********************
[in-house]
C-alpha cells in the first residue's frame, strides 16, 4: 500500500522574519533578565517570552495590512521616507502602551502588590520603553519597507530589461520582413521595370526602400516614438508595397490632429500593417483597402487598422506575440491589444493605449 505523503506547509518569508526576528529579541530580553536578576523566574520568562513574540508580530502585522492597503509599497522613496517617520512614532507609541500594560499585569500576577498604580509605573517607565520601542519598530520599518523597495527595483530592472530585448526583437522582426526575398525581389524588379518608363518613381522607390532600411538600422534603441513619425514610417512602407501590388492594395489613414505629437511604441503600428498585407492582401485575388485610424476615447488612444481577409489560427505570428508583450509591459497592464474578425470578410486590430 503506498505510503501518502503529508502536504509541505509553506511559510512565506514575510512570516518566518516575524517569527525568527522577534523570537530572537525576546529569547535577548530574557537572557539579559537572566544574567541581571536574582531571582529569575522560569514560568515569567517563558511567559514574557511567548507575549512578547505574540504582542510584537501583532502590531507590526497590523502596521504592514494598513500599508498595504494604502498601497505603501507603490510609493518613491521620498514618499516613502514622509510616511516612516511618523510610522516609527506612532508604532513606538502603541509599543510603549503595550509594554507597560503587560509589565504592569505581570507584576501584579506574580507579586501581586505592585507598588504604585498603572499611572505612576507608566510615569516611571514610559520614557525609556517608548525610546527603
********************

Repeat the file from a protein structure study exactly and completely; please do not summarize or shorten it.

[in-house]
C-alpha cells in the first residue's frame, strides 16, 4: 500500500522574519533578565517570552495590512521616507502602551502588590520603553519597507530589461520582413521595370526602400516614438508595397490632429500593417483597402487598422506575440491589444493605449 505523503506547509518569508526576528529579541530580553536578576523566574520568562513574540508580530502585522492597503509599497522613496517617520512614532507609541500594560499585569500576577498604580509605573517607565520601542519598530520599518523597495527595483530592472530585448526583437522582426526575398525581389524588379518608363518613381522607390532600411538600422534603441513619425514610417512602407501590388492594395489613414505629437511604441503600428498585407492582401485575388485610424476615447488612444481577409489560427505570428508583450509591459497592464474578425470578410486590430 503506498505510503501518502503529508502536504509541505509553506511559510512565506514575510512570516518566518516575524517569527525568527522577534523570537530572537525576546529569547535577548530574557537572557539579559537572566544574567541581571536574582531571582529569575522560569514560568515569567517563558511567559514574557511567548507575549512578547505574540504582542510584537501583532502590531507590526497590523502596521504592514494598513500599508498595504494604502498601497505603501507603490510609493518613491521620498514618499516613502514622509510616511516612516511618523510610522516609527506612532508604532513606538502603541509599543510603549503595550509594554507597560503587560509589565504592569505581570507584576501584579506574580507579586501581586505592585507598588504604585498603572499611572505612576507608566510615569516611571514610559520614557525609556517608548525610546527603